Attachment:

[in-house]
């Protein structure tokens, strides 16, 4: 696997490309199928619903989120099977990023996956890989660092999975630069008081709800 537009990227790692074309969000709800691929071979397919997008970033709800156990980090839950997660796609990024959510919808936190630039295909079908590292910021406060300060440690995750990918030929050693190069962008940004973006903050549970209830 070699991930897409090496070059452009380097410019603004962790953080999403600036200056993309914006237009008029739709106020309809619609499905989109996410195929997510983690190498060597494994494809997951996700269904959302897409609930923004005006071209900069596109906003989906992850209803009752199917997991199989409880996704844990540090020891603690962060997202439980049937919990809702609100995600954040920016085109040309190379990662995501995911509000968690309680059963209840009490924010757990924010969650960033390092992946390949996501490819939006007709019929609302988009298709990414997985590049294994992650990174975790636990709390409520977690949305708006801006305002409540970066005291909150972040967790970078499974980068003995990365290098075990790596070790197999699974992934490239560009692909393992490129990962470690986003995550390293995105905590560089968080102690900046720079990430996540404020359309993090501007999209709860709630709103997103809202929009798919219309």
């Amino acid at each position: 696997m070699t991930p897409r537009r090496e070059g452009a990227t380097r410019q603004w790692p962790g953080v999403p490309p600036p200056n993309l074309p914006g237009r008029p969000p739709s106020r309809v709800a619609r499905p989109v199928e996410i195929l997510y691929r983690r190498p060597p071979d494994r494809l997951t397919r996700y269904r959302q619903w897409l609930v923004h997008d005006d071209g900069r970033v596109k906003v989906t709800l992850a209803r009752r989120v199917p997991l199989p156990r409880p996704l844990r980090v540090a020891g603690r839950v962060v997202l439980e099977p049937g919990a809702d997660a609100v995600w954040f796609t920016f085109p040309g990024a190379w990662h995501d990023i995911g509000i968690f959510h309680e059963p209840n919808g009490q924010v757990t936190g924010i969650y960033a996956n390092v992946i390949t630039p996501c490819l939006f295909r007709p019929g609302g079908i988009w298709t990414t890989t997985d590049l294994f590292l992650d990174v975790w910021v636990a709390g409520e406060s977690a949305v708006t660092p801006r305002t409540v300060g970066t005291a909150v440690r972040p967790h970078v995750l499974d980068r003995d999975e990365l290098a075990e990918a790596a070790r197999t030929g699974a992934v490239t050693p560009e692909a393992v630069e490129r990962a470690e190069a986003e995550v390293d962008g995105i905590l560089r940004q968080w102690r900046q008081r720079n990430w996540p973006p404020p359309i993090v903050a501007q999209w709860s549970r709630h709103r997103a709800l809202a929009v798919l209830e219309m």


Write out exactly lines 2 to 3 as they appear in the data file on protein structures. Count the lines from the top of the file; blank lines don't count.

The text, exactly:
């Protein structure tokens, strides 16, 4: 696997490309199928619903989120099977990023996956890989660092999975630069008081709800 537009990227790692074309969000709800691929071979397919997008970033709800156990980090839950997660796609990024959510919808936190630039295909079908590292910021406060300060440690995750990918030929050693190069962008940004973006903050549970209830 070699991930897409090496070059452009380097410019603004962790953080999403600036200056993309914006237009008029739709106020309809619609499905989109996410195929997510983690190498060597494994494809997951996700269904959302897409609930923004005006071209900069596109906003989906992850209803009752199917997991199989409880996704844990540090020891603690962060997202439980049937919990809702609100995600954040920016085109040309190379990662995501995911509000968690309680059963209840009490924010757990924010969650960033390092992946390949996501490819939006007709019929609302988009298709990414997985590049294994992650990174975790636990709390409520977690949305708006801006305002409540970066005291909150972040967790970078499974980068003995990365290098075990790596070790197999699974992934490239560009692909393992490129990962470690986003995550390293995105905590560089968080102690900046720079990430996540404020359309993090501007999209709860709630709103997103809202929009798919219309």
């Amino acid at each position: 696997m070699t991930p897409r537009r090496e070059g452009a990227t380097r410019q603004w790692p962790g953080v999403p490309p600036p200056n993309l074309p914006g237009r008029p969000p739709s106020r309809v709800a619609r499905p989109v199928e996410i195929l997510y691929r983690r190498p060597p071979d494994r494809l997951t397919r996700y269904r959302q619903w897409l609930v923004h997008d005006d071209g900069r970033v596109k906003v989906t709800l992850a209803r009752r989120v199917p997991l199989p156990r409880p996704l844990r980090v540090a020891g603690r839950v962060v997202l439980e099977p049937g919990a809702d997660a609100v995600w954040f796609t920016f085109p040309g990024a190379w990662h995501d990023i995911g509000i968690f959510h309680e059963p209840n919808g009490q924010v757990t936190g924010i969650y960033a996956n390092v992946i390949t630039p996501c490819l939006f295909r007709p019929g609302g079908i988009w298709t990414t890989t997985d590049l294994f590292l992650d990174v975790w910021v636990a709390g409520e406060s977690a949305v708006t660092p801006r305002t409540v300060g970066t005291a909150v440690r972040p967790h970078v995750l499974d980068r003995d999975e990365l290098a075990e990918a790596a070790r197999t030929g699974a992934v490239t050693p560009e692909a393992v630069e490129r990962a470690e190069a986003e995550v390293d962008g995105i905590l560089r940004q968080w102690r900046q008081r720079n990430w996540p973006p404020p359309i993090v903050a501007q999209w709860s549970r709630h709103r997103a709800l809202a929009v798919l209830e219309m």